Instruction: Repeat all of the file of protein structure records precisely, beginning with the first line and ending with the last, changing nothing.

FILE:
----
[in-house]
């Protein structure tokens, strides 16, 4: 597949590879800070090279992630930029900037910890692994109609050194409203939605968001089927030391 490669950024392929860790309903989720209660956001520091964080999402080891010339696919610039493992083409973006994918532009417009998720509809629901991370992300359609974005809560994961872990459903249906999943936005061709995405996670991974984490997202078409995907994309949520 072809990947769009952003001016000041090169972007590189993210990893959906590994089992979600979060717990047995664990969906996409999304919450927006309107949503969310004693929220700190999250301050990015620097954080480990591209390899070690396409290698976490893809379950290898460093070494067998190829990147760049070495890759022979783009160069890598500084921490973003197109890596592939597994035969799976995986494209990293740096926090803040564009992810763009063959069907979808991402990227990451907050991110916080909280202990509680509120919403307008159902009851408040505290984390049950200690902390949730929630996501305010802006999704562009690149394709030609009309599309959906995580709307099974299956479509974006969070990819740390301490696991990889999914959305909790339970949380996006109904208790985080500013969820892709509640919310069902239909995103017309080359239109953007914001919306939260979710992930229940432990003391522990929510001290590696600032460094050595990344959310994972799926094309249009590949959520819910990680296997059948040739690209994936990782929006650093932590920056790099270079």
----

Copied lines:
[in-house]
């Protein structure tokens, strides 16, 4: 597949590879800070090279992630930029900037910890692994109609050194409203939605968001089927030391 490669950024392929860790309903989720209660956001520091964080999402080891010339696919610039493992083409973006994918532009417009998720509809629901991370992300359609974005809560994961872990459903249906999943936005061709995405996670991974984490997202078409995907994309949520 072809990947769009952003001016000041090169972007590189993210990893959906590994089992979600979060717990047995664990969906996409999304919450927006309107949503969310004693929220700190999250301050990015620097954080480990591209390899070690396409290698976490893809379950290898460093070494067998190829990147760049070495890759022979783009160069890598500084921490973003197109890596592939597994035969799976995986494209990293740096926090803040564009992810763009063959069907979808991402990227990451907050991110916080909280202990509680509120919403307008159902009851408040505290984390049950200690902390949730929630996501305010802006999704562009690149394709030609009309599309959906995580709307099974299956479509974006969070990819740390301490696991990889999914959305909790339970949380996006109904208790985080500013969820892709509640919310069902239909995103017309080359239109953007914001919306939260979710992930229940432990003391522990929510001290590696600032460094050595990344959310994972799926094309249009590949959520819910990680296997059948040739690209994936990782929006650093932590920056790099270079």